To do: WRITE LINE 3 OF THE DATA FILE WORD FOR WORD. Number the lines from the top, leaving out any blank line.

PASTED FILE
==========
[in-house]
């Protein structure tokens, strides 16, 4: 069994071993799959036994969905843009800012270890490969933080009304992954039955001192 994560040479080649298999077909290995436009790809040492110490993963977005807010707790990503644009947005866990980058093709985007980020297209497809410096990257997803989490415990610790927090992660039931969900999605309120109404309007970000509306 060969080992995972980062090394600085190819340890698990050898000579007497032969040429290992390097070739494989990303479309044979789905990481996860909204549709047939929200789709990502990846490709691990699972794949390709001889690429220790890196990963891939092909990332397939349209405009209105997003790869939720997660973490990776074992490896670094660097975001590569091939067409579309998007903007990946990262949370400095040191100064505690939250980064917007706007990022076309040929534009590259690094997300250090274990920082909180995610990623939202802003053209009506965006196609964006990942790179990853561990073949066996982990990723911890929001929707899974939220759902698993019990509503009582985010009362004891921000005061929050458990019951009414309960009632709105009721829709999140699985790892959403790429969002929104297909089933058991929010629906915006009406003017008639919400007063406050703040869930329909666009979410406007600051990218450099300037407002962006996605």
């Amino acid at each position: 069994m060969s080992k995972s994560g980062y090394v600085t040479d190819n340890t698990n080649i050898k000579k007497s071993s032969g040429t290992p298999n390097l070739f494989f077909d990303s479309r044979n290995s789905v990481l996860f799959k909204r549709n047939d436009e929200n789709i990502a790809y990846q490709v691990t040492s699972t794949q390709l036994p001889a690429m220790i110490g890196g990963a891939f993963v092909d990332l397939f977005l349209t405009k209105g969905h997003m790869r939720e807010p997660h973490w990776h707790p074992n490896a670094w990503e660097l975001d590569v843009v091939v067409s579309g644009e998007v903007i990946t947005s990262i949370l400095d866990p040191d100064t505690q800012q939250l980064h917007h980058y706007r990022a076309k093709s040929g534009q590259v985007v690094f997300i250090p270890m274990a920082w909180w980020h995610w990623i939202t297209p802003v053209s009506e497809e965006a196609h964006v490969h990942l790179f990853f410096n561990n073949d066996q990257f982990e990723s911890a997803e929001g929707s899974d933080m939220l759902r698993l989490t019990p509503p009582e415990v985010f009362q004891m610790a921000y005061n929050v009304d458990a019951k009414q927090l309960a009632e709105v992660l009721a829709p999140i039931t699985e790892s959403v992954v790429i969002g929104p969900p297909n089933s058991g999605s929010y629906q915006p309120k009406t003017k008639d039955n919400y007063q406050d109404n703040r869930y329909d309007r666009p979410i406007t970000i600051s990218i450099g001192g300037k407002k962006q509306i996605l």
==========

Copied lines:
């Amino acid at each position: 069994m060969s080992k995972s994560g980062y090394v600085t040479d190819n340890t698990n080649i050898k000579k007497s071993s032969g040429t290992p298999n390097l070739f494989f077909d990303s479309r044979n290995s789905v990481l996860f799959k909204r549709n047939d436009e929200n789709i990502a790809y990846q490709v691990t040492s699972t794949q390709l036994p001889a690429m220790i110490g890196g990963a891939f993963v092909d990332l397939f977005l349209t405009k209105g969905h997003m790869r939720e807010p997660h973490w990776h707790p074992n490896a670094w990503e660097l975001d590569v843009v091939v067409s579309g644009e998007v903007i990946t947005s990262i949370l400095d866990p040191d100064t505690q800012q939250l980064h917007h980058y706007r990022a076309k093709s040929g534009q590259v985007v690094f997300i250090p270890m274990a920082w909180w980020h995610w990623i939202t297209p802003v053209s009506e497809e965006a196609h964006v490969h990942l790179f990853f410096n561990n073949d066996q990257f982990e990723s911890a997803e929001g929707s899974d933080m939220l759902r698993l989490t019990p509503p009582e415990v985010f009362q004891m610790a921000y005061n929050v009304d458990a019951k009414q927090l309960a009632e709105v992660l009721a829709p999140i039931t699985e790892s959403v992954v790429i969002g929104p969900p297909n089933s058991g999605s929010y629906q915006p309120k009406t003017k008639d039955n919400y007063q406050d109404n703040r869930y329909d309007r666009p979410i406007t970000i600051s990218i450099g001192g300037k407002k962006q509306i996605l």